Grosse Pointe Shores has undergone a number of transitions over the years, in terms of growth, population, and being recognized as a community in its own right. By the 1920’s Grosse Pointe Shores was establishing itself as a haven for some of Detroit’s wealthiest families. The area had witnessed the construction of numerous grand homes, with many having been designed by nationally renowned architects, including the Ford Estate by Albert Kahn. Located on the site known as Gaukler Pointe (where the Milk River flowers into Lake St. Clair.) the Ford Estate was completed in 1927, and was the pinnacle of exquisite design and fine landscaping.

The 1920’s was the era of large lots and grand residences in the Grosse Pointe communities, none more so than in Grosse Pointe Shores, reflected in the following estates:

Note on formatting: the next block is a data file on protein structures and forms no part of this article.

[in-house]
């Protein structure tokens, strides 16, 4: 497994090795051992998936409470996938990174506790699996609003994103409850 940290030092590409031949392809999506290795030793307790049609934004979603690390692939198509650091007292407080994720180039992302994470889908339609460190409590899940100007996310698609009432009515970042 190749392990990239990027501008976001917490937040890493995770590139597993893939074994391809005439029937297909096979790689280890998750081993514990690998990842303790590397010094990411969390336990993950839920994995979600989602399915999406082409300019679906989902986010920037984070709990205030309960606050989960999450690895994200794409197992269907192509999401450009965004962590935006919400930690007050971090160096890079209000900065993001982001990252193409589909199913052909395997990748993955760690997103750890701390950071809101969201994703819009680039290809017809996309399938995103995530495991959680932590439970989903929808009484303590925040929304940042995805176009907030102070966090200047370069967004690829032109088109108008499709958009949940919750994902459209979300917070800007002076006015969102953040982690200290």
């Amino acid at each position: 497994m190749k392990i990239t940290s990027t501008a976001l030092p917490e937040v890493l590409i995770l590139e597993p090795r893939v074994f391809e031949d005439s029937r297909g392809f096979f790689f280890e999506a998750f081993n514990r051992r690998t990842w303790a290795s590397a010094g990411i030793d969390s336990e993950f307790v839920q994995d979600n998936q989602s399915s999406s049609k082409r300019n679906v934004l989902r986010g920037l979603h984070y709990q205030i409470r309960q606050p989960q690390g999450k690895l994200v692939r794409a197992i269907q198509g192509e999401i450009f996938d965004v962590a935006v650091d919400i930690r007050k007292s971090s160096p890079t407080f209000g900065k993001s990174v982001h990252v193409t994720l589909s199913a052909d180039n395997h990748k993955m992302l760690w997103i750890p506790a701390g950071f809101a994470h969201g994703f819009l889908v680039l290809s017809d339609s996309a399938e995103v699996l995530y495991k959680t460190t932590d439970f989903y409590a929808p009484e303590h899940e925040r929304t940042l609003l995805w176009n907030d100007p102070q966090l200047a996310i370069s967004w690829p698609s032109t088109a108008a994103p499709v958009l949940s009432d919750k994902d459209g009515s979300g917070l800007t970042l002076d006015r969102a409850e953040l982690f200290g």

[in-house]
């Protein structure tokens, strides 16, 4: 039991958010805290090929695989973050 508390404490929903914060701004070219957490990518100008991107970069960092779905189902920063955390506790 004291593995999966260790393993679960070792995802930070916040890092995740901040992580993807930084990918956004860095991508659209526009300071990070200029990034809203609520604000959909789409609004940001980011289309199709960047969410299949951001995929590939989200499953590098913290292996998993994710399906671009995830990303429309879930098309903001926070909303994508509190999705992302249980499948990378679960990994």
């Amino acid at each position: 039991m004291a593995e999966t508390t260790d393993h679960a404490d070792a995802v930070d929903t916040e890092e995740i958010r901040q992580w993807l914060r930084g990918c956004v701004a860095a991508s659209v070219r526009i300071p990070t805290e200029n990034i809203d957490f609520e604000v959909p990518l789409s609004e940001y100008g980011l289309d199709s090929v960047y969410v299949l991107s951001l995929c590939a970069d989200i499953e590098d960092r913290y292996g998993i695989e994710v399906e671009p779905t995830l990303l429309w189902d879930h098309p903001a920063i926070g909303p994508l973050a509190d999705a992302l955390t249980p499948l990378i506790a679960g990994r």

725 Lake Shore: Situated on a 12-acre estate – completed in 1934 – designed by Robert O’Derrick in association with Ralph Adams Cram.
This magnificent estate built for Standish Backus was as grand as they come. Aside from being a prime example of a Tudor mansion, this property was also noted for its exquisite gardens, designed by nationally recognized landscape designer Fletcher Steele.

725 Lake Shore – Courtesy of Grosse Pointe Historical Society

No expense was spared in creating the 40-room residence; the house was finished with beautiful wood paneling, fine mantels and friezes. The home also featured an 8-car garage with electric doors, a telephone system to connect all the rooms, and a walk-in vault to protect the families silver service. The house was demolished in 1966. You can read the full story about this home by clicking here.